Mailinglist Archive: opensuse-project (349 mails)
|< Previous||Next >|
Re: [opensuse-project] openSUSE Strategy Discussion: #1 KDE distribution
- From: Jan Engelhardt <jengelh@xxxxxxxxxx>
- Date: Wed, 4 Aug 2010 15:40:35 +0200 (CEST)
- Message-id: <alpine.LSU.2.01.1008041511450.13073@xxxxxxxxxxxxxxx>
On Wednesday 2010-08-04 14:51, Sebastian Kügler wrote:
By starting this process of "let's think what we are and what we should be",
The question is not what we should be, but what we want to be.
By refocusing on what openSUSE is really
good at, and by allowing yourself to take decisions that can be hard, we can
regain this focus. Otherwise it keeps being the "Jack of all trades, master of
None", and will eventually be surpassed by operating systems that do one
thing, and do it really well.
Windows focuses on one thing - basically the core OS. Is it good at it? Ok
maybe that's too rhetoric.
OpenBSD focuses on security. Is it good at it? Certainly.
What does the general public however pick? (Answer: FreeBSD.)
Both in the BSD and Linux world you will see the typical Power Law evolution
when plotting x=distro by rank, y=user count, which tells you that the masses
prefer, in general, Jacks Of All Suits rather than a single-focused distro.
My experience as a user of openSUSE is that this focus on the user experience
is clearly lacking, things work, but the product is missing the Wow. (And I'm
not talking about the "Wow, my harddisk is properly recognized" that we Linux
geeks are so used to, I'm talking about the Wow a new user could experience
when first trying openSUSE.
WoW addicts. I should have known!
Seriously, what is this Wow that this new user should, could experience? That he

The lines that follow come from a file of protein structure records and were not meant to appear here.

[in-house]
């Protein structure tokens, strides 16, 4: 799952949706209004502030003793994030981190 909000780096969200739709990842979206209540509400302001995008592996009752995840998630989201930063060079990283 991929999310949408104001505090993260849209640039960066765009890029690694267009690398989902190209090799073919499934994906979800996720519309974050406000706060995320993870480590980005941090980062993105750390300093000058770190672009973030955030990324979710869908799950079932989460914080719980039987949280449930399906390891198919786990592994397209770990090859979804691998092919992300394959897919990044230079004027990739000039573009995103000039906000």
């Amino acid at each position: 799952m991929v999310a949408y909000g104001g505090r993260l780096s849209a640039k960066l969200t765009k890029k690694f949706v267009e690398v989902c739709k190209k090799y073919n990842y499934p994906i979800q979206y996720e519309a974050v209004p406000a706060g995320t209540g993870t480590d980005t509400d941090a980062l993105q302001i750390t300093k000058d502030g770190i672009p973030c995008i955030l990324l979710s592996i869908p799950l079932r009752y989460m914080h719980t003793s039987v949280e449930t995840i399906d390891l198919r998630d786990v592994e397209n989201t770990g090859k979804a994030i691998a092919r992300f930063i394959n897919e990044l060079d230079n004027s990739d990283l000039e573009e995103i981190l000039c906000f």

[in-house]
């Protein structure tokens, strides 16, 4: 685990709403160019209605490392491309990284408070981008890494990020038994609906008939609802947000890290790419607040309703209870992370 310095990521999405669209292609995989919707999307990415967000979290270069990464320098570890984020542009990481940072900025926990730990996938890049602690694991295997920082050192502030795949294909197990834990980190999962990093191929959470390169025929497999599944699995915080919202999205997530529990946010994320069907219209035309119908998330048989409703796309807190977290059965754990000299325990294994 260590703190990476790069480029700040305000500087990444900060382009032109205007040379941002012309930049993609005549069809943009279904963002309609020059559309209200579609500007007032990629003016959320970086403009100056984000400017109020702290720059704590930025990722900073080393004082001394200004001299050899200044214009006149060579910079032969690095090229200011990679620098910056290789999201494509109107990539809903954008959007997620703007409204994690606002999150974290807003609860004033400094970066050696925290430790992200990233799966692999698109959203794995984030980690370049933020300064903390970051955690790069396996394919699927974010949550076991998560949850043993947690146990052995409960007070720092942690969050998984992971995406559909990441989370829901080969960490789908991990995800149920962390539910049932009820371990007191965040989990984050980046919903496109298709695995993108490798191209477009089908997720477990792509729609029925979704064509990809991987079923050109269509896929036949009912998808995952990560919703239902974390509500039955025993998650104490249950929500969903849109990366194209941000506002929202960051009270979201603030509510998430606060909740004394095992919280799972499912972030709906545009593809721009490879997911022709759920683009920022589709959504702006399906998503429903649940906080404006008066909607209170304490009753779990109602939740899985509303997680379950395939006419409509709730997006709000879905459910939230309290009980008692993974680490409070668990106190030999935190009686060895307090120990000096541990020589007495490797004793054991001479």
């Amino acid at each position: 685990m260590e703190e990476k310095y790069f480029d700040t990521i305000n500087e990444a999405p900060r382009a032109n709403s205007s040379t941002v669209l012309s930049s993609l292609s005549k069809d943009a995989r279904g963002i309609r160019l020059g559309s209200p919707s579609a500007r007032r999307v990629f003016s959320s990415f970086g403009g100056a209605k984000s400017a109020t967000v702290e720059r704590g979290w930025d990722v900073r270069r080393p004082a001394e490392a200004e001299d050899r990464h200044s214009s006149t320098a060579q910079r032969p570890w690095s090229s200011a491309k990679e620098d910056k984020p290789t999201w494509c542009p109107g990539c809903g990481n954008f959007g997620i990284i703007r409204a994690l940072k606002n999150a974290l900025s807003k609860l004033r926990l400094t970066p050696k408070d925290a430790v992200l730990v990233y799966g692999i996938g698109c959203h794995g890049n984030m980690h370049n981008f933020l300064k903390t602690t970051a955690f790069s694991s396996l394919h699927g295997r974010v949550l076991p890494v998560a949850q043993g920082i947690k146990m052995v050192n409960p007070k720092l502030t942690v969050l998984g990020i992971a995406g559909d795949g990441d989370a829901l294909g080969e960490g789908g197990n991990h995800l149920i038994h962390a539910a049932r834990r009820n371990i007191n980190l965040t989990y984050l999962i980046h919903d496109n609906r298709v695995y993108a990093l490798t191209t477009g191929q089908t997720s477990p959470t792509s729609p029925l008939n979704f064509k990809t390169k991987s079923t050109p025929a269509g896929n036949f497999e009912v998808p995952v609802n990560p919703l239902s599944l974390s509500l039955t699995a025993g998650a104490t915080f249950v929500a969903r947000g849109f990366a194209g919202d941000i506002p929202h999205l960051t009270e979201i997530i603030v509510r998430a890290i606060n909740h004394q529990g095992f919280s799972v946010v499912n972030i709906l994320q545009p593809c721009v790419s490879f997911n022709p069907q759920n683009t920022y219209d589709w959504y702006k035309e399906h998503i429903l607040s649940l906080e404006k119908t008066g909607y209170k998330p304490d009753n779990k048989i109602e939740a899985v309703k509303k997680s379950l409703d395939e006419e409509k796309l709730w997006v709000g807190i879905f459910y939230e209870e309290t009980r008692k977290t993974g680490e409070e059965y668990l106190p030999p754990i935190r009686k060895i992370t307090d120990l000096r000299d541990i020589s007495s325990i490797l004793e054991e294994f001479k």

was able to install the system on his own? That it's presenting sparkling green
backgrounds? Exploding windows? Desktop cubicles? That would be the
first-impression-wow, a wow only about the outside.
IMHO the real wow effect comes when the user has realized what is actually
possible. What's under the hood and what will actually get you along.
Besides that, when seeing how much energy is poured into delivering different
UIs on the same system, it simply makes me cry. And it makes me wonder how
much longer this is sustainable. It might come as a surprise, but it's
completely braindead to support two (or more) full UI stacks, with different
applications, desktop interfaces and all that.
That's quite Dark Age thinking that everything infeasible is unholy.
Plus I am tempted to say: Other distros, those which choose to focus on a
single desktop, have one problems: either
(1) lack of engineering manpower
(2) lack of audience for another desktop UI, or
(3) assuming the potential audience is there, having lost touch with (/having
lost the feeling for) the surrounding world.
To unsubscribe, e-mail: opensuse-project+unsubscribe@xxxxxxxxxxxx
For additional commands, e-mail: opensuse-project+help@xxxxxxxxxxxx
|< Previous||Next >|